The way on how to do it is open to be discussed. Using the pool was just an idea. Maybe this needs a thread just for it.

How about it this time?

Hugs,
Xavier.

Johan
Johan's picture
Offline
Joined: 10/05/2008
Your design process

Thanks for the input bitraven. I will try to find the game.

I am lucky to have a game group that tests the game (we get together at least once per month). Ken, if you want to have your game tested, you can send them over to me. Byt be prepared on that we (they) are realy honest and critical.

The persons that doing the artwork for this game are my brother with friends. They will probably do a manga style but I have to wait and se. The only thing I know are that one is working with figures for counters, another with weapons, the third with battle scenes (for the rules) etc. The problem with this is the pressure to come up with rules and to use the artwork.

One of my daughters is doing a lot of the artwork for me. She likes to draw and use different techniques.

Most of the “artwork” I do by my self, using scanner and computer

hpox
Offline
Joined: 12/31/1969
Your design process

That

phpbbadmin
Offline
Joined: 04/23/2013
Your design process

Maybe we should create a wiki for game design. If you aren

Anonymous
Your design process

Games are fun and easy to make, but great games take time to develop. One never knows at the start the potential of a game or the appeal it might have for others.

I have many ideas. A few I have worked on for years. I test them, get feed back and work on them some more.

Who has ideas about what makes a great game? What attracts people to them? How and why do they take the trouble to learn them? What emotional payoff do game give?

hpox
Offline
Joined: 12/31/1969
Your design process

Quote:
25-01-2003 at 11:58, Moonpilot wrote:
One never knows at the start the potential of a game or the appeal it might have for others.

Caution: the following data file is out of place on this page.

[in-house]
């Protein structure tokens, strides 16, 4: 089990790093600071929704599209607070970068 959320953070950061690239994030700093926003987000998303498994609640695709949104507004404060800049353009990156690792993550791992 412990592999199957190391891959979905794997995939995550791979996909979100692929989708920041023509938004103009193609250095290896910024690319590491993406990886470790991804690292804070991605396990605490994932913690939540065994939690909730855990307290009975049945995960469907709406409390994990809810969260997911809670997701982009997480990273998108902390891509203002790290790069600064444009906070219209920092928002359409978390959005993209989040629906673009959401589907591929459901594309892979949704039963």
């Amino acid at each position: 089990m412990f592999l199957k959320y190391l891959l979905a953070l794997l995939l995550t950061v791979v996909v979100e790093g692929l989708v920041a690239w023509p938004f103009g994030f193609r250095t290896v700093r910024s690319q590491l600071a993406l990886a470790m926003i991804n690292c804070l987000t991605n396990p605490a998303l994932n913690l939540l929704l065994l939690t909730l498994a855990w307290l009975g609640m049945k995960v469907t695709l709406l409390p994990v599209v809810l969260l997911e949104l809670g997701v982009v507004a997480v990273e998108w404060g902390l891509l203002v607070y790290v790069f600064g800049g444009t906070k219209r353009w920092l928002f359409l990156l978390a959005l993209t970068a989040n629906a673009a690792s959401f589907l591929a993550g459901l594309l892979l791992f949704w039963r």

That

Anonymous
Your design process

Actually, I think was preping the game design wiki I started about the same time Darkehorse mentioned stating one. (I knew I wasn

Anonymous
Your design process

Hi Rauros and welcome to the bgdf. Your game design patterns wiki is a great idea. One of those "now why didn

phpbbadmin
Offline
Joined: 04/23/2013
Your design process

Rauros,
Let me apologize for that.

Anonymous
Your design process

Darkehorse: Yes, I have some high-concept ideas about how to organize things (the pattern language) If it works it will be really cool. But first and formost I (and not very many other people, so far) am collecting nuggets of knoweldge from all around. I did it as a wiki for two main reasons:
1. It won

Velociryx
Offline
Joined: 12/31/1969
Ressurecting an old gem

Was reading back through some of the oldest threads in this forum, and found this one...some good info here, and I thought that I'd chime in "better late than never" with my own methodology, the hope being that if someone reads this stuff who is new to design, then they might be struggling with finding their way, and any tips such as the ones contained in this thread, would be welcome indeed.

I have a long-lived passion for game design (creativity in general, really...I also write...three books published so far, and counting!), spanning some 25 years now, and have about a dozen titles completed, with approximately twice that number eventually abandoned in varying stages of completeness.

As others have mentioned, the first is the premise. The idea around which the game is to be built.

Like writing a novel, the premise is central to developing a game concept, and then, the game itself. If you don't have a solid premise, then you can't possibly develop a solid story arc, or properly manage the flow of your game. Premise first, always!

Once you nail down WHAT you want to do, basic mechanics must be considered. Will this game express itself on a game board? Via cards? Dice and chits? Some combination of all of the above (my games usually incorporate all of these elements, plus some).